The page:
Amid continued worries about the health of the nation’s economy and persistent unemployment, the debate in Washington over President Obama’s jobs legislation topped the public’s news interest last week.
Nearly a quarter of the public (23%) says they followed the back and forth over Obama’s proposal more closely than any other news last week, according to the latest News Interest Index survey, conducted Sept. 15-18 among 1,006 adults by the Pew Research Center for the People & the Press. Other economic stories also drew the public’s interest: 11% say their top story was the recent ups and downs in the stock markets and 7% say they followed news about new government poverty figures most closely. Another 5% cite the debt crisis in Greece and other European countries as their top story.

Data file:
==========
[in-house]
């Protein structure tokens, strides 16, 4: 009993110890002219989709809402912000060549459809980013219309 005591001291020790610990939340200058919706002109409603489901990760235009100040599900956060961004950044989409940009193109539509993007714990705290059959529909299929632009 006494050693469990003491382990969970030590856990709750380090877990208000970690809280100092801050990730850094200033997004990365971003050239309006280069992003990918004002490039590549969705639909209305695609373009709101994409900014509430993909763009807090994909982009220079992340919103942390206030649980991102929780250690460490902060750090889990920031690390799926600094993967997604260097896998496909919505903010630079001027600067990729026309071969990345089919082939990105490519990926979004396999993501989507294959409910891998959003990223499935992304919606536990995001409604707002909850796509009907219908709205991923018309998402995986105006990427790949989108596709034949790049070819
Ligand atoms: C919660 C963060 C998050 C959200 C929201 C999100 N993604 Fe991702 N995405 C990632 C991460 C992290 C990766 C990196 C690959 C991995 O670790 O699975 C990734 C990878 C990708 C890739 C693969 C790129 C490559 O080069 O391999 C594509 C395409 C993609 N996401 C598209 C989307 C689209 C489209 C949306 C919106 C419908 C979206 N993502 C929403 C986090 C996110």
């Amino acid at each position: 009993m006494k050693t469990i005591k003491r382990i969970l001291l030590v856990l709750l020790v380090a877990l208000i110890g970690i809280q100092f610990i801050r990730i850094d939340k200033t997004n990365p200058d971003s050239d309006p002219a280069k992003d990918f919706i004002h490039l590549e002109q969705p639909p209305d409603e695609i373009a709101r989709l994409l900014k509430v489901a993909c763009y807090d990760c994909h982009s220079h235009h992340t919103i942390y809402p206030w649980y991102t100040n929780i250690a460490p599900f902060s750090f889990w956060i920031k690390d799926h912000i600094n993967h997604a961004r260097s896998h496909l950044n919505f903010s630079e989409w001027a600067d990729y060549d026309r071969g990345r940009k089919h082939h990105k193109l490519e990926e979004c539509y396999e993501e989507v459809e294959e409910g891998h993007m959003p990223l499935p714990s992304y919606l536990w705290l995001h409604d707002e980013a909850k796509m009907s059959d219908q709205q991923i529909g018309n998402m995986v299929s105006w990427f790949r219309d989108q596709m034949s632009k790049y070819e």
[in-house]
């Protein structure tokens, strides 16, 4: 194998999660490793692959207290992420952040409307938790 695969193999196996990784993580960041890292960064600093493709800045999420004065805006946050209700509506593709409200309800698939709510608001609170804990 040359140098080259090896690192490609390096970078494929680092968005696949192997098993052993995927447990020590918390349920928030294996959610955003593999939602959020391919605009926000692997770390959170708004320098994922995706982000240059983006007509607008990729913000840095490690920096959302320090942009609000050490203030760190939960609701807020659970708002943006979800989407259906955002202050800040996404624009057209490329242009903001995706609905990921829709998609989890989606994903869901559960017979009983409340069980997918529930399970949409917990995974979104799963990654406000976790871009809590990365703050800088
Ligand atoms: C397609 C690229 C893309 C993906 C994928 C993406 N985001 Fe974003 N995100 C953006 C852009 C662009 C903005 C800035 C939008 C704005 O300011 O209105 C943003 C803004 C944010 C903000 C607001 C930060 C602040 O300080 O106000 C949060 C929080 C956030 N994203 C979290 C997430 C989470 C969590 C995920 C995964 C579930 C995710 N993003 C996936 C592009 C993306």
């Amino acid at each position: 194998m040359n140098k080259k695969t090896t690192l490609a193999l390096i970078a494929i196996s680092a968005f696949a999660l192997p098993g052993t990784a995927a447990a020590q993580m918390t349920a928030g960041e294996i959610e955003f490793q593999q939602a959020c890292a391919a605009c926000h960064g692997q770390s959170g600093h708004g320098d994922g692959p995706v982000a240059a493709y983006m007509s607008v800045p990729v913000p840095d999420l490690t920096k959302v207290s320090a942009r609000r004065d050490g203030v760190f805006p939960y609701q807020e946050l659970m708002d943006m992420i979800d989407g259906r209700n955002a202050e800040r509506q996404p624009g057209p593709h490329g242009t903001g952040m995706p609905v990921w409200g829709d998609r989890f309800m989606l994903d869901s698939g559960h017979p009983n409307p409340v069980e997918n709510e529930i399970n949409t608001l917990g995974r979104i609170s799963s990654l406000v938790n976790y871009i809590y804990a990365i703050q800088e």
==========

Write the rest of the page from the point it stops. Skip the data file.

Combining several separate story lines, news about the U.S. economy also topped coverage, making up 20% of the newshole altogether, according to a separate analysis by the Pew Research Center’s Project for Excellence in Journalism. About half of that – 10% of total coverage – dealt with the debate over Obama’s jobs plan and alternative ideas offered by Republicans. News about the economy’s impact on Americans – mostly tied to the government report that said 46 million Americans now live in poverty – accounted for 3% of coverage. News about the stock market swings accounted for another 1%, while other economic news made up another 6%. Separately, the debt crisis in Europe accounted for 4% of overall coverage.
Read the full report, Economic Stories Top Public Interest and Coverage, on the Pew Research Center for the People & the Press' Web site.